The idea of linking the nation and the Bible is not new

"Christian nationalism": A colourful term in the US election campaign

Washington - In the US, the culture war between – sometimes extreme – different world views is part of the political debate. What is relatively new is that critics to the left of centre are now warning of "Christian nationalism".

Published  on 03.04.2024 at 00:01  – by Konrad Ege (epd)

In the US election year 2024, the debate about "Christian nationalism" has come to the fore. For many, this worldview smacks of white supremacism. Critics see it as a threat to democracy. They point to Donald Trump, who is regarded as the supreme nationalist. Christian nationalists are convinced that the USA was founded as a Christian nation and should be governed accordingly. Being a Christian and being an American belong together.

According to surveys, white evangelicals and Republicans are particularly attracted to this way of thinking. This form of Christian faith has very strict moral standards. They demand that those in power clearly reject abortion and LGBTQ rights and stand up for border security. The Bible is valued more highly than state order. Trump is posturing as the defender of Christianity, which is allegedly being persecuted by "radical leftists" and the "corrupt political class".

"Christian nationalism" is viewed very differently, even in Christian America. Some warn that its supporters want to impose theocratic rule. Others fear that the term is intended to defame conservative Christians by pigeonholing them as right-wing extremists. The latter criticism comes from Jerry Newcombe, Executive Director of the organisation "Providence Forum", which campaigns for the spread of "Judeo-Christian values".

Basic idea is "by no means radical"

Newcombe told the Evangelical Press Service (epd) that, historically speaking, the idea that the USA is based on the belief in a creator is "by no means radical". Left-wing activists had manipulated the term "Christian nationalism". The claim that conservative Christians want to enforce the biblical Ten Commandments by law is nonsensical. But many on the left doubt this assertion. They point to the abortion ban sought by Republicans.

Georgia McKee is responsible for the short video app TikTok and other social media at the organisation "Christians Against Christian Nationalism". Christian nationalism also harms the Christian message, McKee told epd. "Christian nationalism" has spread in many places and distorts what Jesus Christ teaches.

Bild: ©KNA

Always in focus: Donald Trump.

The label is of course only of limited use for categorisation, according to McKee. According to her, followers and sympathisers move across a broad spectrum. Some are driven by nostalgia for the supposedly good old days when white Protestants were in charge in the United States. Others took part in the uprising at the US Capitol in January 2021 against Joe Biden's election victory.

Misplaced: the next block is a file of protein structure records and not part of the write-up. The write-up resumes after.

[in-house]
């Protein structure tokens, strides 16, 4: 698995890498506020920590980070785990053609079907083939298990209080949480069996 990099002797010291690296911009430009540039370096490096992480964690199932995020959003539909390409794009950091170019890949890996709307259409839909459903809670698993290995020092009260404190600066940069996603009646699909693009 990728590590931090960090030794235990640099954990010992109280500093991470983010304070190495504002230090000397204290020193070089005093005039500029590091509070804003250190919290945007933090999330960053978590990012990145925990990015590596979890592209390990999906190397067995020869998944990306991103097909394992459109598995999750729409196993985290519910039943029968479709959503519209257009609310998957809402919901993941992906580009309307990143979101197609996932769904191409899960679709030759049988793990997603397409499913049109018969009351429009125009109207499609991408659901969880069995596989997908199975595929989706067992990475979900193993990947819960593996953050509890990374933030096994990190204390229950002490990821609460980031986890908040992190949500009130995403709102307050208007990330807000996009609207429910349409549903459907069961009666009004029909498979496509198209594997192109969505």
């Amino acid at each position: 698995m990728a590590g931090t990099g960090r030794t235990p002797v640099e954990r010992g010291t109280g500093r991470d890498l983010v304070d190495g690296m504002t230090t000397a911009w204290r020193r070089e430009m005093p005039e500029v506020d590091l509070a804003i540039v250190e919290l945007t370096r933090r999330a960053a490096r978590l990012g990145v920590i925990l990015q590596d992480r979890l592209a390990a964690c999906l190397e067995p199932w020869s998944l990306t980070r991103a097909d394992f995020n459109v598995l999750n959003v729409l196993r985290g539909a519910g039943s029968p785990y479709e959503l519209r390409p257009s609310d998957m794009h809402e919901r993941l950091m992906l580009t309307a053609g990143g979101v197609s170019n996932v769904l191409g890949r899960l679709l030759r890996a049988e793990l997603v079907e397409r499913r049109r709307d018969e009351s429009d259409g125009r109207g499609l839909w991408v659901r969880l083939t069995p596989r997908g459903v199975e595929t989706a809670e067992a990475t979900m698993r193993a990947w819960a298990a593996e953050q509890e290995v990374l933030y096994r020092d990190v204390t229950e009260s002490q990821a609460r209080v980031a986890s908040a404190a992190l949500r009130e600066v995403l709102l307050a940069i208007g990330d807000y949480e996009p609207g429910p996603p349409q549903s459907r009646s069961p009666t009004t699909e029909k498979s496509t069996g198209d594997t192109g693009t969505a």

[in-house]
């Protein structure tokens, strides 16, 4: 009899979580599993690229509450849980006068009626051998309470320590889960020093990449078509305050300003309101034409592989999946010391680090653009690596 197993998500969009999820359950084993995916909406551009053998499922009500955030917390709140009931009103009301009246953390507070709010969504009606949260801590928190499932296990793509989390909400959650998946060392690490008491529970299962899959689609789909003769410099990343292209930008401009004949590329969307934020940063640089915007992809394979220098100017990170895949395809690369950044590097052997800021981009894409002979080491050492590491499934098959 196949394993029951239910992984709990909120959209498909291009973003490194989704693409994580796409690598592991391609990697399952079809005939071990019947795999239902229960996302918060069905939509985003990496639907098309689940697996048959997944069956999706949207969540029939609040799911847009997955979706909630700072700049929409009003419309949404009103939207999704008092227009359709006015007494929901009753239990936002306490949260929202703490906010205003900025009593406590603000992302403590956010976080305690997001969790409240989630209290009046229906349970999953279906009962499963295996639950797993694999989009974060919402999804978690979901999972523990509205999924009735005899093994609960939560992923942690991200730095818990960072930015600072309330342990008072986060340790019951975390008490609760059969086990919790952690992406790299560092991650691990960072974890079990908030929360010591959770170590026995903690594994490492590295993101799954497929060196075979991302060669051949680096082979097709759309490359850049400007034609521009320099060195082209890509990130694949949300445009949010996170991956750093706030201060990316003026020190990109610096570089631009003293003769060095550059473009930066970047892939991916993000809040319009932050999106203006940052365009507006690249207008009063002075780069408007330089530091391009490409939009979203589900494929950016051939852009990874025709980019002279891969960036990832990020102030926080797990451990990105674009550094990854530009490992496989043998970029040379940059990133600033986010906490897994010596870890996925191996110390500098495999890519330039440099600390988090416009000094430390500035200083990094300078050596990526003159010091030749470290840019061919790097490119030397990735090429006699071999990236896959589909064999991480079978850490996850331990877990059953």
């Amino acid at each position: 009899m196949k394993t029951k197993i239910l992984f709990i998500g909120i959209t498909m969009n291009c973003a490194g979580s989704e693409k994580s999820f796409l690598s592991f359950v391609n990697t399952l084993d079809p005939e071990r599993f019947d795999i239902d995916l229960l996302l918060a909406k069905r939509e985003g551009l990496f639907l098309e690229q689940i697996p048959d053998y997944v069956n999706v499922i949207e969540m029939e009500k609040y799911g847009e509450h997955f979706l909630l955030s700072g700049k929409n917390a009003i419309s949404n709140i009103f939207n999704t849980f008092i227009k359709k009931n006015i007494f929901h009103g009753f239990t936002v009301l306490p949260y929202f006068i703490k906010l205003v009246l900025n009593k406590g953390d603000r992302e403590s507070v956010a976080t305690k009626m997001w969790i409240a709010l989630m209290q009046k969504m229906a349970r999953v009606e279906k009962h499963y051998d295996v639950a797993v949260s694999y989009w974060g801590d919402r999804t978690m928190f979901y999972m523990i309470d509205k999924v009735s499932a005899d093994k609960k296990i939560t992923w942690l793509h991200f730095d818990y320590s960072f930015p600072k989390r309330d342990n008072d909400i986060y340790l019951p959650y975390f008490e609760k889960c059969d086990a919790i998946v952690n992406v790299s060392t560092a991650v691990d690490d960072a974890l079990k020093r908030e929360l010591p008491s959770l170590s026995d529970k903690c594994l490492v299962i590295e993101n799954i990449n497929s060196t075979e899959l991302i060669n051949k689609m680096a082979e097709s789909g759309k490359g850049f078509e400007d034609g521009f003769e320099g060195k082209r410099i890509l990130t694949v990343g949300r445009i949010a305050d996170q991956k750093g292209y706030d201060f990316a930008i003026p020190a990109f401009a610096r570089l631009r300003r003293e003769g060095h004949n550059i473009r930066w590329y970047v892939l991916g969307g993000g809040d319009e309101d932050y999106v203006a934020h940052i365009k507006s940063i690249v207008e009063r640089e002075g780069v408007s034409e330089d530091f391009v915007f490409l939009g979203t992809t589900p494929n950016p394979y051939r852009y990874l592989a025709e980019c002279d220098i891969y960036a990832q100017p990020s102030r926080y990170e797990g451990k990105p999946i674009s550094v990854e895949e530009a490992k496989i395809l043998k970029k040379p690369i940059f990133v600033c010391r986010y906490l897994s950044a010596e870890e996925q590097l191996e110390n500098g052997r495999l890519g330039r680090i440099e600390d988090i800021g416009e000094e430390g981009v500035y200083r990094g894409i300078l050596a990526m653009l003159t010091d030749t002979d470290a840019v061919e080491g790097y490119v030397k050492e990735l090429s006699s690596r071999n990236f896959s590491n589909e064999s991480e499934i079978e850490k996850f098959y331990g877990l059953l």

The documentary "God & Country" about Christian nationalism is currently showing in US cinemas. Its supporters are by no means a majority in the USA, said filmmaker Rob Reiner. They represent a"virulent minority" that has gained "extraordinary power". The editor-in-chief of the magazine "Christianity Today", Russell Moore, has his say in the film. According to him, Christian nationalism uses Christianity as a "means to an end", with the goal of "some form of authoritarianism".

Complex phenomenon

The definition of Christian nationalism and the role of Christian positions in US politics is complex. This was revealed in a survey presented by the Pew Research Center polling organisation in March of this year. In the survey, 72 per cent of Protestants and 86 per cent of white evangelicals said that the Bible should have an influence on legislation in the USA. 54 per cent of US respondents said they had not heard of "Christian nationalism", with agnostics and atheists most likely to know about it.

When discussing religion and politics, Donald Trump inevitably comes up. Judging by his speeches, the former US president is focusing on conservative Christian voters in his campaign for a new second term in office. In a much-noticed speech to conservative Christian media entrepreneurs in February, Trump said he wanted to put "faith and family" at the centre of the nation and set up a government agency to combat discrimination against Christians in a second term of office.

With regard to those imprisoned because of the attack on the Capitol, Trump said he would immediately review the charges against "political prisoners" of the "Biden regime". He is a "very proud Christian" and Christians need "the hand of our Lord" to win the election on 5 November.

by Konrad Ege (epd)